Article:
Breast Cancer Life Insurance

Breast Cancer Life Insurance!

If you have had Breast Cancer it still is possible to obtain affordable term life insurance coverage, on this page we will tell you a little about breast cancer and what we will need to know to get you the best and most accurate term life quotes.

When you go to get quotes and or apply for term life insurance you will need to provide us or your agent/broker with the following information so they can contact there underwriters at the different insurance carriers. Depending on how these questions are answered is how you will know if you will be rated, declined and how much your premiums will be.  We will walk you through this whole process and help you negotiate with the insurance carriers for the best possible most affordable policy for you and your family.  You may know someone who is in need of a multiple sclerosis life insurance policy please see more information here.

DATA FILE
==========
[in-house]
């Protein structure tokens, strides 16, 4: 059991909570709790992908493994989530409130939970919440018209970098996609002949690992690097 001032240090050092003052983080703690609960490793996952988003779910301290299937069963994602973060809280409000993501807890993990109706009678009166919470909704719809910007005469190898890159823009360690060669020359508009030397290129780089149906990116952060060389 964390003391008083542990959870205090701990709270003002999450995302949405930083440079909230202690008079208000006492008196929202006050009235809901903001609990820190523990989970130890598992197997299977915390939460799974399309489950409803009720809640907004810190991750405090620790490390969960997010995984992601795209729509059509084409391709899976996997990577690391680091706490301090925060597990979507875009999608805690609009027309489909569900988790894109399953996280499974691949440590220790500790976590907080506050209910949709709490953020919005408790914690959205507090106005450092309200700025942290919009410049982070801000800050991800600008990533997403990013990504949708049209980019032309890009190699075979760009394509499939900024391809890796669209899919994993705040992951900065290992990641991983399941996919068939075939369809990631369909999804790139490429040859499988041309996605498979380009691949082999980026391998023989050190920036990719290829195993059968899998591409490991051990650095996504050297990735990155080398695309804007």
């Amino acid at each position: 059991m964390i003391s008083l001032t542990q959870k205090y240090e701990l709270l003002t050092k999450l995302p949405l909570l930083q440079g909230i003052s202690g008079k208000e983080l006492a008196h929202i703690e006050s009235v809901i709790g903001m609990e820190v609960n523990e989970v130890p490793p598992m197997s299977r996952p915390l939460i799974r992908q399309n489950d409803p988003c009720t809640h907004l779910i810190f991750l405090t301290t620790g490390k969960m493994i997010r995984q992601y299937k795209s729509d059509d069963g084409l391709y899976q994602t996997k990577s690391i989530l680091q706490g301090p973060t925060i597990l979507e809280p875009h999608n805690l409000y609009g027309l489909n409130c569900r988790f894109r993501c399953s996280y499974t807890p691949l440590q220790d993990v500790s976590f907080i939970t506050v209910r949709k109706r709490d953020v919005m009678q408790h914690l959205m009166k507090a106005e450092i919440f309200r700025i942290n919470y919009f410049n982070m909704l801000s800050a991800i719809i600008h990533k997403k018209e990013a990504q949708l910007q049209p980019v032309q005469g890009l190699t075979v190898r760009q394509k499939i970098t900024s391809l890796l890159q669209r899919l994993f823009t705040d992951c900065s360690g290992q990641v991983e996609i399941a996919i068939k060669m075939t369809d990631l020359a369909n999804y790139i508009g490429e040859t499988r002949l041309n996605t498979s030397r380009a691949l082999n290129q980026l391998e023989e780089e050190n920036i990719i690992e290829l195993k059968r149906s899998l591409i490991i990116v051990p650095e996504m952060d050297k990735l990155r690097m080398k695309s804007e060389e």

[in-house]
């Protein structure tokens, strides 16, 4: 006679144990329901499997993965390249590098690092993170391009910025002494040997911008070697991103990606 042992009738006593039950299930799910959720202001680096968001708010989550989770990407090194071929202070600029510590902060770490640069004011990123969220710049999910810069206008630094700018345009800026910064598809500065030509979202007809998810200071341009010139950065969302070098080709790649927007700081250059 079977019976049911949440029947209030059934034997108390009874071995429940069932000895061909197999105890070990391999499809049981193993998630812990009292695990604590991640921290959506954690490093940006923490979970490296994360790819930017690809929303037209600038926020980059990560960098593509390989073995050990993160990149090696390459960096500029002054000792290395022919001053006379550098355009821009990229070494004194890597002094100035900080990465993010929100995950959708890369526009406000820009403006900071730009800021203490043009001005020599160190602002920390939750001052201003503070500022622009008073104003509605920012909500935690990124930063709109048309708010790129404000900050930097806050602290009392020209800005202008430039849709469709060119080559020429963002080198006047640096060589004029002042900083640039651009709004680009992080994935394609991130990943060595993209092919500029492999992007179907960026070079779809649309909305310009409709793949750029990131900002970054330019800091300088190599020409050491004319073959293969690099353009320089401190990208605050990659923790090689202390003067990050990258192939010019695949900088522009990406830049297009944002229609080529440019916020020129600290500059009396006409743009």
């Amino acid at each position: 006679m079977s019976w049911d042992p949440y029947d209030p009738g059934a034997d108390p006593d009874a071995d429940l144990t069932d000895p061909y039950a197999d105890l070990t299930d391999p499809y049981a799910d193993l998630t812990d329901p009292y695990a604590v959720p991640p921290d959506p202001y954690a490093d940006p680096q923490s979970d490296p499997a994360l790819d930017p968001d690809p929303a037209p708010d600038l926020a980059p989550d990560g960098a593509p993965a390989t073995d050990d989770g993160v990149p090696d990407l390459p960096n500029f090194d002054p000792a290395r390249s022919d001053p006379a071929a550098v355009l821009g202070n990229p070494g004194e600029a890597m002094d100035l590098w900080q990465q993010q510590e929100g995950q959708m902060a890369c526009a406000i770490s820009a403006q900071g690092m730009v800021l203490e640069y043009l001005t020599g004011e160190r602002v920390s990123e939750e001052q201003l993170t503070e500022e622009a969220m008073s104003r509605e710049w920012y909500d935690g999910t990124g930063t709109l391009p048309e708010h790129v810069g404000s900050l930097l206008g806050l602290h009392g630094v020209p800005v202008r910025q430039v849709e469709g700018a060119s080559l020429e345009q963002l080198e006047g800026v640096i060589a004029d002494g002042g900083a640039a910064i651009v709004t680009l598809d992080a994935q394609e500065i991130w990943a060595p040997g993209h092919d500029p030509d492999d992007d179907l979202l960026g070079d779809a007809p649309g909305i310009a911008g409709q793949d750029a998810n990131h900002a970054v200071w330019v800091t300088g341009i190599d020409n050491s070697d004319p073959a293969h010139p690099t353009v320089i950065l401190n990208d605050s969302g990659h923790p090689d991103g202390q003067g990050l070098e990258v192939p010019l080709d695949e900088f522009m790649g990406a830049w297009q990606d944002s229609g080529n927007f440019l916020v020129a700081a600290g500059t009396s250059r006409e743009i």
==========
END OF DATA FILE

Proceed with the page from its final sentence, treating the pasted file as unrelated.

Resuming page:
1.) Date of diagnosis?
2.) How was the cancer treated?

  • excisional biopsy only
    lumpectomy or wide excision
    radiation therapy
    hormonal therapy (tamoxifen)

3.) Please list date your treatments were completed:
4.) Are you currently on any medications?

5.) What stage was the cancer?

  • Stage 0 (in-situ)
    Stage III
    Stage I
    Stage IV
    Stage II

6.) Were lymph nodes involved? If yes, how many?
7.) Has there been any evidence of recurrence?
8.) Date and results of last mammogram:
9.) Have you smoked cigarettes in the last 12 months?
10.) Do you have any other major health problems (ex: heart disease, etc.)?

Breast cancer is the most common cancer in women in the United States but it still is possible to find an affordable term life insurance policy even if you have been rated or declined.  Let the PROS work with you so we can get you the cheapest possible coverage The National Cancer Institute estimates that the risk of a woman developing breast cancer in her lifetime is 1 in 8 (more than half of the lifetime risk is after age 65). Some cancers are discovered when the woman finds a palpable mass in her breast. Other cases are diagnosed by screening mammography (breast x-ray).